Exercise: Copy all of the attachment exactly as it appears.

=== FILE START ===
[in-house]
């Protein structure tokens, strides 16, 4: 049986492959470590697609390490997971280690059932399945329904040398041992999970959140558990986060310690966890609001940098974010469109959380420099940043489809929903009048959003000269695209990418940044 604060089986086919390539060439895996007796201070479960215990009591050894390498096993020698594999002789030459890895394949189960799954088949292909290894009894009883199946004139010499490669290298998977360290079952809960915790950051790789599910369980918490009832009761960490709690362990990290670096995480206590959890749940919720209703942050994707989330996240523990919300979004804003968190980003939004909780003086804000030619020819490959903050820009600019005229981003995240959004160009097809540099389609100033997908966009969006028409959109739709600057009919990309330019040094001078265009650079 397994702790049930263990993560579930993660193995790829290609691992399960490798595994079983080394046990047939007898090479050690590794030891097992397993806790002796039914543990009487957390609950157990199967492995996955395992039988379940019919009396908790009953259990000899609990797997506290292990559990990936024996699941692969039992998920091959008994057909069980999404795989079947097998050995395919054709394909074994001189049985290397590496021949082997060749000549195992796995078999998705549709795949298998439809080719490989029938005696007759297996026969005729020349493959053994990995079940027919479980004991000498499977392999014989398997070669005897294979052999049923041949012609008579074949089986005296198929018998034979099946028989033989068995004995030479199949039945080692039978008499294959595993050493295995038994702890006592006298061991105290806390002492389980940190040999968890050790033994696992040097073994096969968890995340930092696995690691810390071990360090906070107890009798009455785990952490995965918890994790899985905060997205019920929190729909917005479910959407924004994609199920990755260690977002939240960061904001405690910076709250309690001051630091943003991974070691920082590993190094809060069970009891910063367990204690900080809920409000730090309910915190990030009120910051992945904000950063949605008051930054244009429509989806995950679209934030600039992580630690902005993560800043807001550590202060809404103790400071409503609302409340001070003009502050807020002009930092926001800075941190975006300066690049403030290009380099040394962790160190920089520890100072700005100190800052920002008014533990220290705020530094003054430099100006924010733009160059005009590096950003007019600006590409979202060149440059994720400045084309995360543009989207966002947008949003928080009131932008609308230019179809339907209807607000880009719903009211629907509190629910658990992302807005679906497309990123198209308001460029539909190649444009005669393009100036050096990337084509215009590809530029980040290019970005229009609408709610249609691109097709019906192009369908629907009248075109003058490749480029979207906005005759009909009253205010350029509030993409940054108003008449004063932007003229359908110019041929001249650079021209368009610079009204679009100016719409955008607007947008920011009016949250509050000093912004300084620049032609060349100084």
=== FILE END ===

[in-house]
């Protein structure tokens, strides 16, 4: 049986492959470590697609390490997971280690059932399945329904040398041992999970959140558990986060310690966890609001940098974010469109959380420099940043489809929903009048959003000269695209990418940044 604060089986086919390539060439895996007796201070479960215990009591050894390498096993020698594999002789030459890895394949189960799954088949292909290894009894009883199946004139010499490669290298998977360290079952809960915790950051790789599910369980918490009832009761960490709690362990990290670096995480206590959890749940919720209703942050994707989330996240523990919300979004804003968190980003939004909780003086804000030619020819490959903050820009600019005229981003995240959004160009097809540099389609100033997908966009969006028409959109739709600057009919990309330019040094001078265009650079 397994702790049930263990993560579930993660193995790829290609691992399960490798595994079983080394046990047939007898090479050690590794030891097992397993806790002796039914543990009487957390609950157990199967492995996955395992039988379940019919009396908790009953259990000899609990797997506290292990559990990936024996699941692969039992998920091959008994057909069980999404795989079947097998050995395919054709394909074994001189049985290397590496021949082997060749000549195992796995078999998705549709795949298998439809080719490989029938005696007759297996026969005729020349493959053994990995079940027919479980004991000498499977392999014989398997070669005897294979052999049923041949012609008579074949089986005296198929018998034979099946028989033989068995004995030479199949039945080692039978008499294959595993050493295995038994702890006592006298061991105290806390002492389980940190040999968890050790033994696992040097073994096969968890995340930092696995690691810390071990360090906070107890009798009455785990952490995965918890994790899985905060997205019920929190729909917005479910959407924004994609199920990755260690977002939240960061904001405690910076709250309690001051630091943003991974070691920082590993190094809060069970009891910063367990204690900080809920409000730090309910915190990030009120910051992945904000950063949605008051930054244009429509989806995950679209934030600039992580630690902005993560800043807001550590202060809404103790400071409503609302409340001070003009502050807020002009930092926001800075941190975006300066690049403030290009380099040394962790160190920089520890100072700005100190800052920002008014533990220290705020530094003054430099100006924010733009160059005009590096950003007019600006590409979202060149440059994720400045084309995360543009989207966002947008949003928080009131932008609308230019179809339907209807607000880009719903009211629907509190629910658990992302807005679906497309990123198209308001460029539909190649444009005669393009100036050096990337084509215009590809530029980040290019970005229009609408709610249609691109097709019906192009369908629907009248075109003058490749480029979207906005005759009909009253205010350029509030993409940054108003008449004063932007003229359908110019041929001249650079021209368009610079009204679009100016719409955008607007947008920011009016949250509050000093912004300084620049032609060349100084």